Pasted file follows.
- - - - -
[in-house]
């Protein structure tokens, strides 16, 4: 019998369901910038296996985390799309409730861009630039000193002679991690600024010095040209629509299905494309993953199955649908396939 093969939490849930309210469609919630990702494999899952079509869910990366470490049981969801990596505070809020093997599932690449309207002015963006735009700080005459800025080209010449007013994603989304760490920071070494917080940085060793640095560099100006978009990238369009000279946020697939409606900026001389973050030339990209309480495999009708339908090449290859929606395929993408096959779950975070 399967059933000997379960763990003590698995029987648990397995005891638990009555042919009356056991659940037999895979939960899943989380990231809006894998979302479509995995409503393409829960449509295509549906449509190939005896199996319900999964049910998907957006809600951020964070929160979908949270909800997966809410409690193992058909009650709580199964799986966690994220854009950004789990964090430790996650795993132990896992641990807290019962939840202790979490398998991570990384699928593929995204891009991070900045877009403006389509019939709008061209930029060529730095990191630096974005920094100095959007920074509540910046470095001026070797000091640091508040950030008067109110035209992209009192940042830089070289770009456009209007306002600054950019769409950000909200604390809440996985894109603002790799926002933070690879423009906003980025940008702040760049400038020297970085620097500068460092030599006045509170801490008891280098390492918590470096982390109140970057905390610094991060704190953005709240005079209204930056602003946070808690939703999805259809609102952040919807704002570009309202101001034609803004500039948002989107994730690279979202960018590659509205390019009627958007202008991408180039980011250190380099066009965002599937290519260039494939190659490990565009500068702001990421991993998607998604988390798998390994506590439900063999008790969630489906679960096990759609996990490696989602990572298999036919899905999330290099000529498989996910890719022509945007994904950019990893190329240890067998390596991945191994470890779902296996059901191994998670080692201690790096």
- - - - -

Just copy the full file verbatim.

[in-house]
């Protein structure tokens, strides 16, 4: 019998369901910038296996985390799309409730861009630039000193002679991690600024010095040209629509299905494309993953199955649908396939 093969939490849930309210469609919630990702494999899952079509869910990366470490049981969801990596505070809020093997599932690449309207002015963006735009700080005459800025080209010449007013994603989304760490920071070494917080940085060793640095560099100006978009990238369009000279946020697939409606900026001389973050030339990209309480495999009708339908090449290859929606395929993408096959779950975070 399967059933000997379960763990003590698995029987648990397995005891638990009555042919009356056991659940037999895979939960899943989380990231809006894998979302479509995995409503393409829960449509295509549906449509190939005896199996319900999964049910998907957006809600951020964070929160979908949270909800997966809410409690193992058909009650709580199964799986966690994220854009950004789990964090430790996650795993132990896992641990807290019962939840202790979490398998991570990384699928593929995204891009991070900045877009403006389509019939709008061209930029060529730095990191630096974005920094100095959007920074509540910046470095001026070797000091640091508040950030008067109110035209992209009192940042830089070289770009456009209007306002600054950019769409950000909200604390809440996985894109603002790799926002933070690879423009906003980025940008702040760049400038020297970085620097500068460092030599006045509170801490008891280098390492918590470096982390109140970057905390610094991060704190953005709240005079209204930056602003946070808690939703999805259809609102952040919807704002570009309202101001034609803004500039948002989107994730690279979202960018590659509205390019009627958007202008991408180039980011250190380099066009965002599937290519260039494939190659490990565009500068702001990421991993998607998604988390798998390994506590439900063999008790969630489906679960096990759609996990490696989602990572298999036919899905999330290099000529498989996910890719022509945007994904950019990893190329240890067998390596991945191994470890779902296996059901191994998670080692201690790096």